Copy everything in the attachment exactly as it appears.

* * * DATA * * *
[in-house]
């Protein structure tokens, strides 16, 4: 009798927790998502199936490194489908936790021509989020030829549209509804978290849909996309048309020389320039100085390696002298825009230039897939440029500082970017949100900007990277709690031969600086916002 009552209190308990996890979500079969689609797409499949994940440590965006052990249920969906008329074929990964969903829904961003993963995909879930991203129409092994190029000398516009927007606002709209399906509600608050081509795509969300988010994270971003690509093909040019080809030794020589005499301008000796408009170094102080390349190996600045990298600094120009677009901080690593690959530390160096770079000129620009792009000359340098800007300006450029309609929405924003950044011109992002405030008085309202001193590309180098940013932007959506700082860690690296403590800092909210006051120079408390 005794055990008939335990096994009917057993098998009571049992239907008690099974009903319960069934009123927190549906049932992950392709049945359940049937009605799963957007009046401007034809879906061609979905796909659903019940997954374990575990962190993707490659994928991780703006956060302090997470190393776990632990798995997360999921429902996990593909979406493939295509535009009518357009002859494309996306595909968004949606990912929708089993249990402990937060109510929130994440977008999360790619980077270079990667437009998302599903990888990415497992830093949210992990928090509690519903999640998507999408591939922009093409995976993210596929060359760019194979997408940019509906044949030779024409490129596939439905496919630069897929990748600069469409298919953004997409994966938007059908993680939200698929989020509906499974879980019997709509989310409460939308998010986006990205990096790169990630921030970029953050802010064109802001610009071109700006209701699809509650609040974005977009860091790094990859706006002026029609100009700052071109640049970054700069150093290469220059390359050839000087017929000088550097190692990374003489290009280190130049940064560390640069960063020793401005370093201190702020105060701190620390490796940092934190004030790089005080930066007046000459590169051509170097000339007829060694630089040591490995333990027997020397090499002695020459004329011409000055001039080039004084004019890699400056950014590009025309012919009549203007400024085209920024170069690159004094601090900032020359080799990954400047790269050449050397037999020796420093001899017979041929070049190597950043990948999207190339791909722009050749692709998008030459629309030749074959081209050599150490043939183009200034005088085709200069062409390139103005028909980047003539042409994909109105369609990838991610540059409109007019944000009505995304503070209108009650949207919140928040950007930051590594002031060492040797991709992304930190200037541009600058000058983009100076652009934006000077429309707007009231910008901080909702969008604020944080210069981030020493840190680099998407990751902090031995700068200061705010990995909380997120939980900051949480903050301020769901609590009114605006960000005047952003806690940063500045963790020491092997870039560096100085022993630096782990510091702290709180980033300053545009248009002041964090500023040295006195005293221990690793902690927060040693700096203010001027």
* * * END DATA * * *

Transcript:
[in-house]
């Protein structure tokens, strides 16, 4: 009798927790998502199936490194489908936790021509989020030829549209509804978290849909996309048309020389320039100085390696002298825009230039897939440029500082970017949100900007990277709690031969600086916002 009552209190308990996890979500079969689609797409499949994940440590965006052990249920969906008329074929990964969903829904961003993963995909879930991203129409092994190029000398516009927007606002709209399906509600608050081509795509969300988010994270971003690509093909040019080809030794020589005499301008000796408009170094102080390349190996600045990298600094120009677009901080690593690959530390160096770079000129620009792009000359340098800007300006450029309609929405924003950044011109992002405030008085309202001193590309180098940013932007959506700082860690690296403590800092909210006051120079408390 005794055990008939335990096994009917057993098998009571049992239907008690099974009903319960069934009123927190549906049932992950392709049945359940049937009605799963957007009046401007034809879906061609979905796909659903019940997954374990575990962190993707490659994928991780703006956060302090997470190393776990632990798995997360999921429902996990593909979406493939295509535009009518357009002859494309996306595909968004949606990912929708089993249990402990937060109510929130994440977008999360790619980077270079990667437009998302599903990888990415497992830093949210992990928090509690519903999640998507999408591939922009093409995976993210596929060359760019194979997408940019509906044949030779024409490129596939439905496919630069897929990748600069469409298919953004997409994966938007059908993680939200698929989020509906499974879980019997709509989310409460939308998010986006990205990096790169990630921030970029953050802010064109802001610009071109700006209701699809509650609040974005977009860091790094990859706006002026029609100009700052071109640049970054700069150093290469220059390359050839000087017929000088550097190692990374003489290009280190130049940064560390640069960063020793401005370093201190702020105060701190620390490796940092934190004030790089005080930066007046000459590169051509170097000339007829060694630089040591490995333990027997020397090499002695020459004329011409000055001039080039004084004019890699400056950014590009025309012919009549203007400024085209920024170069690159004094601090900032020359080799990954400047790269050449050397037999020796420093001899017979041929070049190597950043990948999207190339791909722009050749692709998008030459629309030749074959081209050599150490043939183009200034005088085709200069062409390139103005028909980047003539042409994909109105369609990838991610540059409109007019944000009505995304503070209108009650949207919140928040950007930051590594002031060492040797991709992304930190200037541009600058000058983009100076652009934006000077429309707007009231910008901080909702969008604020944080210069981030020493840190680099998407990751902090031995700068200061705010990995909380997120939980900051949480903050301020769901609590009114605006960000005047952003806690940063500045963790020491092997870039560096100085022993630096782990510091702290709180980033300053545009248009002041964090500023040295006195005293221990690793902690927060040693700096203010001027």